New concealed carry measures in Missouri met with mixed reactions

This is an archived article and the information in the article may be outdated. Please look at the time stamp on the story to see when it was last updated.
Data pix.

KANSAS CITY, Mo. -- Missourians have mixed reactions as a new state law takes effect, making it legal to carry a concealed weapon without permits or training.

The new law makes Missouri the 11th state to pass such a measure expanding gun rights. Kansas passed a similar law back in 2015.

FOX 4 talked with both advocates and opponents of the law Monday night, including a firearms instructor at Show Me Shooters Indoor Range and shop in the Northland.

Don Pind, who teaches classes on safety and offers lessons, said he has already seen a significant drop in concealed carry class enrollment since the law was passed, which he believes could be dangerous.

“I`m not for it,” Pind said of the new law. “I`m really not. The biggest problem we`re finding out is people don`t know what they can and can`t do.”

Pind said to clear up the confusion, his shop has been handing out informational sheets to customers explaining the particulars of the new law.

“We`re having a lot of misunderstandings,” he said. “We`ve given out probably close to 200 sheets like this in the last couple of days.”

For example, the handout explains that without a concealed carry permit, it's still illegal to carry a gun in places like police departments, government buildings, airports and schools. With or without a permit, you still can't carry a gun on buses or metro trains.

“And that`s the problem we`re finding out, people just are not up on the law,” Pind said.

It's a law that got mixed reactions when FOX 4 stopped people at random on the Plaza.

“I do think you should have the right to conceal and carry,” said Dana Johnston, who also supports background checks and training. “I just think that`s your right.”

Yinka Perry, however, worries the new law will increase the number of guns on the street and incite more violence.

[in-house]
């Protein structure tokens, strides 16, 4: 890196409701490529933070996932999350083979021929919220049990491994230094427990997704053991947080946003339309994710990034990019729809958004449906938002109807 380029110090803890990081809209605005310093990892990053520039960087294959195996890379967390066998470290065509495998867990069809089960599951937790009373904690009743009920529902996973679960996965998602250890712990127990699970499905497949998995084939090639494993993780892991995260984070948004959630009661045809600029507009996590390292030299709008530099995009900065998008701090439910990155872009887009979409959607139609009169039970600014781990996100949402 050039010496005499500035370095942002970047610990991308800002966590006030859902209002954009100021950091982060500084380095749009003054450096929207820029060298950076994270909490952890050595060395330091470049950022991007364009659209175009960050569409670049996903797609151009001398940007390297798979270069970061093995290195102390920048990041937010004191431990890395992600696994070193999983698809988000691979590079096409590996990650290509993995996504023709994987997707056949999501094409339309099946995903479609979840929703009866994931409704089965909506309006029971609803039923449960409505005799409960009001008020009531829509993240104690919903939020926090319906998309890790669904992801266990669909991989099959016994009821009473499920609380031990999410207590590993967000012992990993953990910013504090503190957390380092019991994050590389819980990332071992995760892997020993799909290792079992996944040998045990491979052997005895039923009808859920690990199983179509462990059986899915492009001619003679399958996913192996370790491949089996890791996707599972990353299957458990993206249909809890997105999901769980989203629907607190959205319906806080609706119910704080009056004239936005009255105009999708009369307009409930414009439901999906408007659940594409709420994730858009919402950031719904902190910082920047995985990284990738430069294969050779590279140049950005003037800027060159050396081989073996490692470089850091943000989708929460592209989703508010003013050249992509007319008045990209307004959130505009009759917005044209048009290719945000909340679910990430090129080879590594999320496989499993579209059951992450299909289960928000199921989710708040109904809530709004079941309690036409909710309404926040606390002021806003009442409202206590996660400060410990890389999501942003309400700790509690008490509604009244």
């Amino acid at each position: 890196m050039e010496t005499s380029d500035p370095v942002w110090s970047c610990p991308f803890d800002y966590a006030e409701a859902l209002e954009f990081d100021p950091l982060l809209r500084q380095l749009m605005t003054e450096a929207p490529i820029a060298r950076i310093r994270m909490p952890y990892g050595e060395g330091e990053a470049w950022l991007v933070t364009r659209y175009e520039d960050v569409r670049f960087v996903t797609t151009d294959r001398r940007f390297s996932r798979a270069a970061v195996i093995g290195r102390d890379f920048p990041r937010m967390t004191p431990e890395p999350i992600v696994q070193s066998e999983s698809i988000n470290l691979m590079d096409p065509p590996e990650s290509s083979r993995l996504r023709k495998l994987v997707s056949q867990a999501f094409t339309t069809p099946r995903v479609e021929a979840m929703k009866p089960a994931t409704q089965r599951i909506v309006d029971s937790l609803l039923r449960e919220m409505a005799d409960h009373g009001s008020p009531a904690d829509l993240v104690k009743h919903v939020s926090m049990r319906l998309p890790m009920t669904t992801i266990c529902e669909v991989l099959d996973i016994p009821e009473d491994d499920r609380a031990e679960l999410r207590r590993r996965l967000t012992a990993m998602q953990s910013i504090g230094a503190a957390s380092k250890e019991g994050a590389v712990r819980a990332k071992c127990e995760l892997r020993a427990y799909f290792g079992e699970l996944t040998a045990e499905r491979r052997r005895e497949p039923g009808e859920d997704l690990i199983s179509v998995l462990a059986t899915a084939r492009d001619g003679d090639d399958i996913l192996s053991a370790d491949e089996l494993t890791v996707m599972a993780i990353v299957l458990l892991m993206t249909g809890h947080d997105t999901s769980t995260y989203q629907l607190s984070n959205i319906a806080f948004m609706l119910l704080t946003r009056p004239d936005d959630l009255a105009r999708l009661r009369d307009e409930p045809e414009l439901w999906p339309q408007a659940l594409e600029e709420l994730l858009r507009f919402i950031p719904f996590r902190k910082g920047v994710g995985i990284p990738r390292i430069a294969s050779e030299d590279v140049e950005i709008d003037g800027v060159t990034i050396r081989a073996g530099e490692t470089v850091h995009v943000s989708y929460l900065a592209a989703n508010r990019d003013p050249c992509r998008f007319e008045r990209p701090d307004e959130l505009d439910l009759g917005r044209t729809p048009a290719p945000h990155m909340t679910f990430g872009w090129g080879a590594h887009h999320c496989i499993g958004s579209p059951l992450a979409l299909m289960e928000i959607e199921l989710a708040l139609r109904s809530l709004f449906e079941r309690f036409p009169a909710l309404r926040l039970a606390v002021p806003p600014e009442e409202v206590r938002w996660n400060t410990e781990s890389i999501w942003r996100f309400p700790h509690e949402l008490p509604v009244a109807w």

“It`s going to back to the days of the old West,” Perry said, “where everybody is, you know, carrying strapped. You look at me wrong, I can shoot you... No more conflict resolution.”

Colten Lovejoy, a gun owner since he was a kid, said he understands both sides of the debate.

“I think it`s a good thing and a bad thing,” Lovejoy said. “I think it`s good because you deserve the right as an American to own guns and to carry guns, but I also feel like someone that`s never dealt with a gun shouldn’t be able to carry it around.”

People gave FOX 4 opinions across the board, but most agreed on one thing – getting proper training is a personal responsibility people should still take seriously.

“Well, how would you feel about driving if nobody around you had taken a driver`s test ever?” Pind said. “Don`t you kind of like the idea that your doctor got a lot of training before he does surgery? Yeah, that`s the thing. You need some kind of training!”

The new law also expands the Castle Doctrine, which allows homeowners to use deadly force against intruders. It also creates a Stand-Your-Ground right, which means people no longer must run away from danger before shooting.

See Pind's handout below for a more specific breakdown of the law’s rules as it relates to concealed carry permits versus permitless carry:


Notice: you are using an outdated browser. Microsoft does not recommend using IE as your default browser. Some features on this website, like video and images, might not work properly. For the best experience, please upgrade your browser.